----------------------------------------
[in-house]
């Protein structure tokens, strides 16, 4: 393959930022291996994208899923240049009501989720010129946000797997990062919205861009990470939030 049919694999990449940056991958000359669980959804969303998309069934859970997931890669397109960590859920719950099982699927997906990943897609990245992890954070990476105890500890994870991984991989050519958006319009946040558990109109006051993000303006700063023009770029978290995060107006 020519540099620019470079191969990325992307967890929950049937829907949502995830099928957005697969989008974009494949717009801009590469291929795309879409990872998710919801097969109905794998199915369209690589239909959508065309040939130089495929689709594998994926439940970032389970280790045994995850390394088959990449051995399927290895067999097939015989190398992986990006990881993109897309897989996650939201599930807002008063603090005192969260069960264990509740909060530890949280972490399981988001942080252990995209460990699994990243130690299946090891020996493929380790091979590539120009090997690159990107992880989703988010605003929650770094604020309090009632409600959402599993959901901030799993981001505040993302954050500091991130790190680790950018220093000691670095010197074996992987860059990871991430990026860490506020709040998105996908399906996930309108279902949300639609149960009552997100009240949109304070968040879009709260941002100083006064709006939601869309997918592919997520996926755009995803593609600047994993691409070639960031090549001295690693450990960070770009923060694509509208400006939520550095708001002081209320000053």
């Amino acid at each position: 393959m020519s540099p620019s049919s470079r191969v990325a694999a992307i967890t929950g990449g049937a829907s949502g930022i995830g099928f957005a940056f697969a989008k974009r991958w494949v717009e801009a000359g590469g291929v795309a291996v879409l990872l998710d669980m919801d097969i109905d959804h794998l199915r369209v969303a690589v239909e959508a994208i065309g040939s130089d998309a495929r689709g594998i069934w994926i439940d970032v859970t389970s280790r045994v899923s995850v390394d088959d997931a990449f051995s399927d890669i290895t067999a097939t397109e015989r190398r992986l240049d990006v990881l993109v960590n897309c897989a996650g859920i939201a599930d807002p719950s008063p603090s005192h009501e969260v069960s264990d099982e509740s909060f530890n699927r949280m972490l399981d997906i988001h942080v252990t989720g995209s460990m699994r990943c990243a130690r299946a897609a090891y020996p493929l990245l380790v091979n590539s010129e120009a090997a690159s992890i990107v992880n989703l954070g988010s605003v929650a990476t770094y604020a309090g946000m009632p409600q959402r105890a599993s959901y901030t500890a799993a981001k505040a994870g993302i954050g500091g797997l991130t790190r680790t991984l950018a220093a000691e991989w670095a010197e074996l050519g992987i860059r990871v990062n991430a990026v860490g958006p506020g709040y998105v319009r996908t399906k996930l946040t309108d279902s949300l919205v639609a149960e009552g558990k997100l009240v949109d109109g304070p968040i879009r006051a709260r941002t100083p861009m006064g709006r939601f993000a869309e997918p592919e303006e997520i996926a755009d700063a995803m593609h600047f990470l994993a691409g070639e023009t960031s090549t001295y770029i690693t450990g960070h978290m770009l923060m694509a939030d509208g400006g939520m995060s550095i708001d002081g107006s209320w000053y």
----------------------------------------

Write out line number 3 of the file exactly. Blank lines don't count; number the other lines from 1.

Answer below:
């Amino acid at each position: 393959m020519s540099p620019s049919s470079r191969v990325a694999a992307i967890t929950g990449g049937a829907s949502g930022i995830g099928f957005a940056f697969a989008k974009r991958w494949v717009e801009a000359g590469g291929v795309a291996v879409l990872l998710d669980m919801d097969i109905d959804h794998l199915r369209v969303a690589v239909e959508a994208i065309g040939s130089d998309a495929r689709g594998i069934w994926i439940d970032v859970t389970s280790r045994v899923s995850v390394d088959d997931a990449f051995s399927d890669i290895t067999a097939t397109e015989r190398r992986l240049d990006v990881l993109v960590n897309c897989a996650g859920i939201a599930d807002p719950s008063p603090s005192h009501e969260v069960s264990d099982e509740s909060f530890n699927r949280m972490l399981d997906i988001h942080v252990t989720g995209s460990m699994r990943c990243a130690r299946a897609a090891y020996p493929l990245l380790v091979n590539s010129e120009a090997a690159s992890i990107v992880n989703l954070g988010s605003v929650a990476t770094y604020a309090g946000m009632p409600q959402r105890a599993s959901y901030t500890a799993a981001k505040a994870g993302i954050g500091g797997l991130t790190r680790t991984l950018a220093a000691e991989w670095a010197e074996l050519g992987i860059r990871v990062n991430a990026v860490g958006p506020g709040y998105v319009r996908t399906k996930l946040t309108d279902s949300l919205v639609a149960e009552g558990k997100l009240v949109d109109g304070p968040i879009r006051a709260r941002t100083p861009m006064g709006r939601f993000a869309e997918p592919e303006e997520i996926a755009d700063a995803m593609h600047f990470l994993a691409g070639e023009t960031s090549t001295y770029i690693t450990g960070h978290m770009l923060m694509a939030d509208g400006g939520m995060s550095i708001d002081g107006s209320w000053y």